8. France Ouvrage Latiremont, France - August 2017

    Thanks mate. Latiremont was amazing, still can't believe how big the place is. Will have to check that out when we save up some more pennies!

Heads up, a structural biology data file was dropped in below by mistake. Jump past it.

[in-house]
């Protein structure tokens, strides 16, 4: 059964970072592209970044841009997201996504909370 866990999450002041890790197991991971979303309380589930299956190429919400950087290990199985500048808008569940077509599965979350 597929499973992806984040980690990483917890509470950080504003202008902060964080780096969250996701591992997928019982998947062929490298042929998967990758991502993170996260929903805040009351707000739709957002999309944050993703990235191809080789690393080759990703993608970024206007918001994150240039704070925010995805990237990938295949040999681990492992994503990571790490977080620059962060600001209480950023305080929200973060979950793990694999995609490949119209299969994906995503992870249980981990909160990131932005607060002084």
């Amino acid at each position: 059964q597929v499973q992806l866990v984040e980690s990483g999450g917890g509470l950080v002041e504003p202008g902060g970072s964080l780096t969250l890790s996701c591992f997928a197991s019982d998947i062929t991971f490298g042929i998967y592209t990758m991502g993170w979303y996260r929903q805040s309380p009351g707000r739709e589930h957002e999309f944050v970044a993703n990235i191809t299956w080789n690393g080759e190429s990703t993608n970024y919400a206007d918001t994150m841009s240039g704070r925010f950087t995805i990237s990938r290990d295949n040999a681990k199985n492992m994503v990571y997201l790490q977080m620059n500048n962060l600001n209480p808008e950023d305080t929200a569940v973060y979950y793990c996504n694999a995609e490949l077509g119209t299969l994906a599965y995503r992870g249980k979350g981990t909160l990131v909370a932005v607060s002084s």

9. No idea. It looked like a massive floor plan for a very large building - the type of thing you'd find in an old-school Tomb Raider game.
  10. Beautiful set of shots. Your lighting is fantastic.